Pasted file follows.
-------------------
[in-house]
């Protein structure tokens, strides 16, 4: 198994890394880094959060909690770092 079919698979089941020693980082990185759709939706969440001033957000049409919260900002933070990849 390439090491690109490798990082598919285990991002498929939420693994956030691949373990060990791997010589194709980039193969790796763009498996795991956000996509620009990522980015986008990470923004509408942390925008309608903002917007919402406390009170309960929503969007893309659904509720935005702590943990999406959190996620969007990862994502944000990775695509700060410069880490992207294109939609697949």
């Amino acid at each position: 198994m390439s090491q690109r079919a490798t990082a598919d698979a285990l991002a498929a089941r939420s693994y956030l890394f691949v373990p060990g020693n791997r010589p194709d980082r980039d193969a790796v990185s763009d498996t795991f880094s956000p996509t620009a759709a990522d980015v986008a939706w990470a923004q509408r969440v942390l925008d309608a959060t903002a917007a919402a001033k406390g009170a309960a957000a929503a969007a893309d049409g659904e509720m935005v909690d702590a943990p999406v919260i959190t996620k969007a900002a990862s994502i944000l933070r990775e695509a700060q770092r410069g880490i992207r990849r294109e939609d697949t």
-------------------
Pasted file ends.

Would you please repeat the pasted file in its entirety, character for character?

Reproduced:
[in-house]
């Protein structure tokens, strides 16, 4: 198994890394880094959060909690770092 079919698979089941020693980082990185759709939706969440001033957000049409919260900002933070990849 390439090491690109490798990082598919285990991002498929939420693994956030691949373990060990791997010589194709980039193969790796763009498996795991956000996509620009990522980015986008990470923004509408942390925008309608903002917007919402406390009170309960929503969007893309659904509720935005702590943990999406959190996620969007990862994502944000990775695509700060410069880490992207294109939609697949």
């Amino acid at each position: 198994m390439s090491q690109r079919a490798t990082a598919d698979a285990l991002a498929a089941r939420s693994y956030l890394f691949v373990p060990g020693n791997r010589p194709d980082r980039d193969a790796v990185s763009d498996t795991f880094s956000p996509t620009a759709a990522d980015v986008a939706w990470a923004q509408r969440v942390l925008d309608a959060t903002a917007a919402a001033k406390g009170a309960a957000a929503a969007a893309d049409g659904e509720m935005v909690d702590a943990p999406v919260i959190t996620k969007a900002a990862s994502i944000l933070r990775e695509a700060q770092r410069g880490i992207r990849r294109e939609d697949t």